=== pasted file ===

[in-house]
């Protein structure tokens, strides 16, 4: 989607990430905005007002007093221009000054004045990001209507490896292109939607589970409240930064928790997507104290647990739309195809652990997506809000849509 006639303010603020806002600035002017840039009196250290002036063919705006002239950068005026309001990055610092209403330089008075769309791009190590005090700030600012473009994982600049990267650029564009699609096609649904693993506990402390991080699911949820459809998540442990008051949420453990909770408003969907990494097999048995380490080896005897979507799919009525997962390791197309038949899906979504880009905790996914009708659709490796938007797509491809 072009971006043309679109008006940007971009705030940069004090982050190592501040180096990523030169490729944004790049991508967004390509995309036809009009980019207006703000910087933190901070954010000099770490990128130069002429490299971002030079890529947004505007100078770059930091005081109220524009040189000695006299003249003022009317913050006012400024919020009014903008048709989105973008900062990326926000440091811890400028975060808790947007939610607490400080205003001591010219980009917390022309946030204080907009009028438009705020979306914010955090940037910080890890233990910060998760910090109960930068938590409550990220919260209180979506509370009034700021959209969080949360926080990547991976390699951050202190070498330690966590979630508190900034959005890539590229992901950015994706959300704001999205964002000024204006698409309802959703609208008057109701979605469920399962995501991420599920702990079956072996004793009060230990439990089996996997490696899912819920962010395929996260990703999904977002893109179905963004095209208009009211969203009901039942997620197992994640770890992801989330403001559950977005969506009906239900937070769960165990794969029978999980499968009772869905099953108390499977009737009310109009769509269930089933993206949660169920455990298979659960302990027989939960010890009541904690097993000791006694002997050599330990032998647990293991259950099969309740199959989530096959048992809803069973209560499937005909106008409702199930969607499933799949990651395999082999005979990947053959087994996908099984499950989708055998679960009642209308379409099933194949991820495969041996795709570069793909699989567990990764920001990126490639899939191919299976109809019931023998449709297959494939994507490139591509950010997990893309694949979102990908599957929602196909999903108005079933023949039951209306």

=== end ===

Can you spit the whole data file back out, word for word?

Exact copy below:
[in-house]
């Protein structure tokens, strides 16, 4: 989607990430905005007002007093221009000054004045990001209507490896292109939607589970409240930064928790997507104290647990739309195809652990997506809000849509 006639303010603020806002600035002017840039009196250290002036063919705006002239950068005026309001990055610092209403330089008075769309791009190590005090700030600012473009994982600049990267650029564009699609096609649904693993506990402390991080699911949820459809998540442990008051949420453990909770408003969907990494097999048995380490080896005897979507799919009525997962390791197309038949899906979504880009905790996914009708659709490796938007797509491809 072009971006043309679109008006940007971009705030940069004090982050190592501040180096990523030169490729944004790049991508967004390509995309036809009009980019207006703000910087933190901070954010000099770490990128130069002429490299971002030079890529947004505007100078770059930091005081109220524009040189000695006299003249003022009317913050006012400024919020009014903008048709989105973008900062990326926000440091811890400028975060808790947007939610607490400080205003001591010219980009917390022309946030204080907009009028438009705020979306914010955090940037910080890890233990910060998760910090109960930068938590409550990220919260209180979506509370009034700021959209969080949360926080990547991976390699951050202190070498330690966590979630508190900034959005890539590229992901950015994706959300704001999205964002000024204006698409309802959703609208008057109701979605469920399962995501991420599920702990079956072996004793009060230990439990089996996997490696899912819920962010395929996260990703999904977002893109179905963004095209208009009211969203009901039942997620197992994640770890992801989330403001559950977005969506009906239900937070769960165990794969029978999980499968009772869905099953108390499977009737009310109009769509269930089933993206949660169920455990298979659960302990027989939960010890009541904690097993000791006694002997050599330990032998647990293991259950099969309740199959989530096959048992809803069973209560499937005909106008409702199930969607499933799949990651395999082999005979990947053959087994996908099984499950989708055998679960009642209308379409099933194949991820495969041996795709570069793909699989567990990764920001990126490639899939191919299976109809019931023998449709297959494939994507490139591509950010997990893309694949979102990908599957929602196909999903108005079933023949039951209306």